But the woman born Tamara Lynn Sytch did not grow up wanting to be Sunny. As a high school teenager in the late '80s, she was the prototypical all-American girl. A blonde-haired cheerleader with a bright smile, she made high marks in school and planned to attend the University of Miami on a full academic scholarship after graduation. Her dream was to become a doctor, but that was before she met a kid named Chris Candido.

A tough, but sweet guy who had dreams of becoming a WWE Superstar, Candido charmed Sytch to the point that she turned down her scholarship and followed him to Knoxville, Tenn. where the budding grappler was about to begin a stint with Jim Cornette's now-defunct Smoky Mountain Wrestling promotion. The idea was she'd attend the University of Tennessee while Candido wrestled, but it wasn't long before Cornette got an eyeful of the young beauty and pitched an idea of his own.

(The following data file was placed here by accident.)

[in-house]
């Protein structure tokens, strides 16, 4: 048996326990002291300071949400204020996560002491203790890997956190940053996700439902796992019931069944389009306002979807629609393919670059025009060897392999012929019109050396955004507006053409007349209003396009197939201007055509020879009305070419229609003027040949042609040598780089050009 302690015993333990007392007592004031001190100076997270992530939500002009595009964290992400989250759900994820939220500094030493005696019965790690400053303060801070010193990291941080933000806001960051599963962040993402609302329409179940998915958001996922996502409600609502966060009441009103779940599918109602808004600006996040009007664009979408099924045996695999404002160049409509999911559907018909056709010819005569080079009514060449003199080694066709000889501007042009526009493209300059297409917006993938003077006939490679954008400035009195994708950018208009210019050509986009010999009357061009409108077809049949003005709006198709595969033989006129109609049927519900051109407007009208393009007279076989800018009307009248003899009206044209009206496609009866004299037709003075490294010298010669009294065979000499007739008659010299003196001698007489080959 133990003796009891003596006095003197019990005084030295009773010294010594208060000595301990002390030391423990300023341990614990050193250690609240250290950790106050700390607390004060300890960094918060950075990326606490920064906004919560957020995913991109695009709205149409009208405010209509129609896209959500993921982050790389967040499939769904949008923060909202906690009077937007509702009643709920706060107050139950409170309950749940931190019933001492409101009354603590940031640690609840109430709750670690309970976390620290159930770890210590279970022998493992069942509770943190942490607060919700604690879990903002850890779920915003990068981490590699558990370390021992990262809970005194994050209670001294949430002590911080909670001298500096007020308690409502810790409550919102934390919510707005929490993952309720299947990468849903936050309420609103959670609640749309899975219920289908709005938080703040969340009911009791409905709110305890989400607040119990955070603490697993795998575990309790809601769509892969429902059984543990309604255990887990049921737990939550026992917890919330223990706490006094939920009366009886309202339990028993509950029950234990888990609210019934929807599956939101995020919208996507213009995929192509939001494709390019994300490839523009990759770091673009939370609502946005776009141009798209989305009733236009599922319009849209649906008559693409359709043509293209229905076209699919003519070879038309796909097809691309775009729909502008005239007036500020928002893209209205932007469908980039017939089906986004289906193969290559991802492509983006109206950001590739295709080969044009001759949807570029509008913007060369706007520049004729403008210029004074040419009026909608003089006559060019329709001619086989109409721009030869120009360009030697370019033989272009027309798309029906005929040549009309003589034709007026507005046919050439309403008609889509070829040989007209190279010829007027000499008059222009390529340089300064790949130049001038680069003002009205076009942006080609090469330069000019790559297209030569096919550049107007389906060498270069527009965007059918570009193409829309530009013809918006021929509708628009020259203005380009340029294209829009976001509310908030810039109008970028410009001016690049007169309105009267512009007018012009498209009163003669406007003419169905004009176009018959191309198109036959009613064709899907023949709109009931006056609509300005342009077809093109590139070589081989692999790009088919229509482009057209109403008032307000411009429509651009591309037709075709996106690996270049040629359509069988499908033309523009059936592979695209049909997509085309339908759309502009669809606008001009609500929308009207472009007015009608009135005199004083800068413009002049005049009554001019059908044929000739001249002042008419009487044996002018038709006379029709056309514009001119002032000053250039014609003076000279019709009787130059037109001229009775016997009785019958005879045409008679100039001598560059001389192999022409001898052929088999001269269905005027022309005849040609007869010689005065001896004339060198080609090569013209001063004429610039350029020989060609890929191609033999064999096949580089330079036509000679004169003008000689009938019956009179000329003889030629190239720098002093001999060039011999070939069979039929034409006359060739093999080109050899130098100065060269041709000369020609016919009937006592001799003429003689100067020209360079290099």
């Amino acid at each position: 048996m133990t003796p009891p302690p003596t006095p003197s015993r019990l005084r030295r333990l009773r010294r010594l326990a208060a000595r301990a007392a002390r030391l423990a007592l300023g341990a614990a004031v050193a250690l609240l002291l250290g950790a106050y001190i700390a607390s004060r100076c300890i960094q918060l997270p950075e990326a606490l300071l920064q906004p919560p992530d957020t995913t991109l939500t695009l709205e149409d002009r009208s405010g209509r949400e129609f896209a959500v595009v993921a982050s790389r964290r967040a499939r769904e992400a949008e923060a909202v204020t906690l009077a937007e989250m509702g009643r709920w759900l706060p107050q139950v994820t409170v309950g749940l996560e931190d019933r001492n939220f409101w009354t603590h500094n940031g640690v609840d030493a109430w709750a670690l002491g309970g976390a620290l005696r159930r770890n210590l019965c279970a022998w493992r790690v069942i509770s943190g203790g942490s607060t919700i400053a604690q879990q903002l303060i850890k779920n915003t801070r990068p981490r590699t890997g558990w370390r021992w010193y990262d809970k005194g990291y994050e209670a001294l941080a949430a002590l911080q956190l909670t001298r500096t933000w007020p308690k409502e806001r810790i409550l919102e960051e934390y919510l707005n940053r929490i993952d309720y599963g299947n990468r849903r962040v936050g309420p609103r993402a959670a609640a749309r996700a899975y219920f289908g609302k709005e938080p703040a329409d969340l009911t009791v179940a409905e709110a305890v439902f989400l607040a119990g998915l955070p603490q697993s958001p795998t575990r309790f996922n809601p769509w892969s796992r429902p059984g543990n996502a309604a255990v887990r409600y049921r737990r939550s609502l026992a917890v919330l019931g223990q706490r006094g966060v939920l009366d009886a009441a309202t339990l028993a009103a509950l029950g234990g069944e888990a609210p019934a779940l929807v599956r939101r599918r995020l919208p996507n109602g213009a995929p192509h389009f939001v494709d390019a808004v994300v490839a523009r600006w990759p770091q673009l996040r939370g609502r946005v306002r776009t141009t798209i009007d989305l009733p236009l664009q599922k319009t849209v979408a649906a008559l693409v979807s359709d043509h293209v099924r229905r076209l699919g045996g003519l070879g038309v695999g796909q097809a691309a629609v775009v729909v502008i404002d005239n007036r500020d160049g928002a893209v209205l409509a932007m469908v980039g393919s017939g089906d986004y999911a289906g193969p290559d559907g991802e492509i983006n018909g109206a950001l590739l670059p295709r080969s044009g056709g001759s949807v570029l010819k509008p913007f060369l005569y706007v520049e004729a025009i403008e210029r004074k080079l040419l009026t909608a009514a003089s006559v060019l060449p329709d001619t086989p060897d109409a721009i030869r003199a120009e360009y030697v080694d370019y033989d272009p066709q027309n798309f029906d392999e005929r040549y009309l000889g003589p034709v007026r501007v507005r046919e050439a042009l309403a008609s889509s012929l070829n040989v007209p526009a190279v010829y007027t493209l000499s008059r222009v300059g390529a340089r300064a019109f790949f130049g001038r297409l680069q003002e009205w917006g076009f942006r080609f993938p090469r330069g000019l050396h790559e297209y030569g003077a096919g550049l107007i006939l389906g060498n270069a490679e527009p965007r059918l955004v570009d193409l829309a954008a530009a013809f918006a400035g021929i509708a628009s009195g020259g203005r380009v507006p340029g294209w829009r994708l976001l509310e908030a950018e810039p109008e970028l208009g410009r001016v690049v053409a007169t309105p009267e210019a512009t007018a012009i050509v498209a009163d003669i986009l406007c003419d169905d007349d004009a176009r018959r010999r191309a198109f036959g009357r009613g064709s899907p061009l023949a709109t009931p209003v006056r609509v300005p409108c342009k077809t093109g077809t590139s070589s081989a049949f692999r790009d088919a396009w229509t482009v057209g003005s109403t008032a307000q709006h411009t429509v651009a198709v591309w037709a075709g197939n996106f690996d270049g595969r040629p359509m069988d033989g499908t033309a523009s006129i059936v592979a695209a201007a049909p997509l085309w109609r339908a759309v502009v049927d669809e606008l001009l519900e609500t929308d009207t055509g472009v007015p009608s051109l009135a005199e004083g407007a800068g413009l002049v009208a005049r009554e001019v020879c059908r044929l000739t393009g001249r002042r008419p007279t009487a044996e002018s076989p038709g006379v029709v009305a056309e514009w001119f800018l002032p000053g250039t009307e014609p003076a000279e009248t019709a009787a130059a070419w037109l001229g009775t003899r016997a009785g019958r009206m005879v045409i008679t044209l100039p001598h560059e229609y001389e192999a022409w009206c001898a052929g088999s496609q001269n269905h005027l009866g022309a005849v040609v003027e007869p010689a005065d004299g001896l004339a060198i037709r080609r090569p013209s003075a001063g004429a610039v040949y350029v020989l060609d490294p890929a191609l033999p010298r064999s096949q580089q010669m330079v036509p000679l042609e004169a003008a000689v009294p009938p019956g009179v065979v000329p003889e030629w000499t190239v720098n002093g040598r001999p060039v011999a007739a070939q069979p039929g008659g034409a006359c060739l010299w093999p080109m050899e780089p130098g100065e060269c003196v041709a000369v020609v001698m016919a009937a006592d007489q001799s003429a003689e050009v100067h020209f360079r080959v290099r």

"We were there for about a month and Jim Cornette took us out to dinner. We figured he's going to talk to Chris about his career, but within two minutes he looks at me and says, 'I need a girl,'" Sytch revealed.

The fast-talking promoter wanted her to come on board as an abrasive college student from up north who idolized Hillary Clinton and threatened sexual discrimination lawsuits against anyone that crossed her. Interested in making some extra money, Sytch agreed and was soon managing a bruiser by the name of Brian Lee.

"Even though this wasn't the thing I wanted to do with my life, it was a pretty easy thing to pick up," she said of becoming an evil manager. "I'm a smart girl. You can show me a few Bobby Heenan or Sherri Martel tapes and I know what to do. And I had Jim Cornette as my mentor."